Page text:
Book Review – Courtney S. Lennon “Live Forever: The Songwriting Legacy of Billy Joe Shaver”

Texas A&M University Press, 2021

Billy Joe Shaver is one of those songwriters that never received a lot of attention on this side of the Atlantic, which is a shame, because he was one of the best writers that country music ever produced and, without the songs of Billy Joe Shaver, it’s reasonable to suggest there would’ve been no Outlaw country movement, Waylon Jennings might not have been such a big star and someone like Steve Earle might never have got a start as a songwriter. That’s a lot of speculation but they’re all reasonable assumptions, given what an important writer he was, especially for the emergence of Outlaw Country.

This book, from writer Courtney S. Lennon, should go a long way to make a wider audience wake up to the importance of this giant of country music songwriting. Firstly, it’s a very good book and, secondly, it’s a very clever book because Lennon has let Shaver’s peers and colleagues in the music industry give their opinions and observations on the great man and how he touched their lives and inspired them. It’s a very clever way to get some real insight into a character that was always larger than life.

Lennon herself lays out the biographical detail about Shaver, and she’s clearly passionate about her subject matter. Acting on the advice of a close friend, concerning what she should listen to by Waylon Jennings, she sought out Jennings’ 1973 album “Honky Tonk Heroes” and it blew her away. “I heard that album, and it completely changed the trajectory of what I thought country music could and should be. I saw the name “Billy Joe Shaver” and thought, Who is this guy that wrote all these songs?” Shaver had written nine of the ten songs on the album and it was the recording that cemented Jennings’ position as the top dog when it came to recording Outlaw Country.

Billy Joe Shaver passed away in 2020 but, prior to his death, Courtney Lennon managed to complete a significant number of in-depth interviews with a whole range of artists who, in one way or another were impacted by Billy Joe Shaver and his songwriting. Collated under a series of wry and witty chapter headings, such as ‘Hard to be an Outlaw’, ‘Tramp on Your Street’ and, my personal favourite, ‘Wacko from Waco’, the tributes paid to him are significant. Kris Kristofferson’s description of Shaver was “as real a writer as Hemmingway. He’s timeless”. Kimmie Rhodes went further, stating that “Billy Joe is Shakespeare in Texas. He’s a phenomenon.” Given that Kristofferson and Rhodes are both significantly successful songwriters themselves it’s very meaningful praise, but Lennon’s book is full of similar comments from a whole army of writers and performance that cover many areas of americana and vary from established artists to the up and coming. Rodney Crowell, Steve Earle, Ray Wylie Hubbard, James McMurtry, Dale Watson, Jessie Colter, Bobby Bare and Bobby Bare Jnr., Elizabeth Cook, Rosie Flores and many, many, many more – just under 70 separate interviews by my count. Perhaps my favourite comment on Shaver and his writing comes from Texan singer/songwriter, Brian Wright, who has said “Billy Joe’s strength is conveying the complexity of ideas and emotions with eloquent simplicity”. Wright also has an amusing anecdote about Shaver in the book that points directly to the kind of man he was. Shaver really was a writer’s writer and that’s what comes across most clearly in this book. He was considered by many in Texas, and further afield, to be the third member of the holy trinity of Texan songwriters, alongside Townes van Zandt and Guy Clark, and it seems something of an injustice that, on the European side of the pond at least, he remains the lesser known of those three names.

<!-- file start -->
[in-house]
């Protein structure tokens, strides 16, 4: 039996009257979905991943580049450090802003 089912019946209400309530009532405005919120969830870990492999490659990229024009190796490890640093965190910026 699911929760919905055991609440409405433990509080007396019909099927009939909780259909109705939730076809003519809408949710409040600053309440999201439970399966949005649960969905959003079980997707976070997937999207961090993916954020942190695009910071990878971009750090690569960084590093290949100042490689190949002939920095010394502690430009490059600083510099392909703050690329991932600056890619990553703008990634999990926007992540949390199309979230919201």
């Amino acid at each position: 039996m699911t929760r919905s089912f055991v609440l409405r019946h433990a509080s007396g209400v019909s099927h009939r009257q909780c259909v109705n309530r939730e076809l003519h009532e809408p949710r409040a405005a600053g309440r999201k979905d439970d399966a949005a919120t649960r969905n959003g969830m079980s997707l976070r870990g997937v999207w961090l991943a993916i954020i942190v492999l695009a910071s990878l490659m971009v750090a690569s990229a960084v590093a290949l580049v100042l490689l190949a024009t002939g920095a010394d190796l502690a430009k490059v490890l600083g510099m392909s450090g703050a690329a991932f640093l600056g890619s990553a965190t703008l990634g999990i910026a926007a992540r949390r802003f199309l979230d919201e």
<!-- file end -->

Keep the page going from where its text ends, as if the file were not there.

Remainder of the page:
In her Afterword for the book, author Courtney S. Lennon states, “My goal with this book was to help preserve Billy Joe Shaver’s songwriting legacy”. Goal achieved and a job very well done. If you don’t know about Billy Joe Shaver, read this book and discover just what you’ve been missing.

This book is available now from all the usual outlets but, as is so often the case these days, the author will receive a better royalty if you buy direct from the website –

About Rick Bayles 354 Articles
Now living the life of a political émigré in rural France and dreaming of the day I'll be able to sing those Cajun lyrics with an authentic accent!
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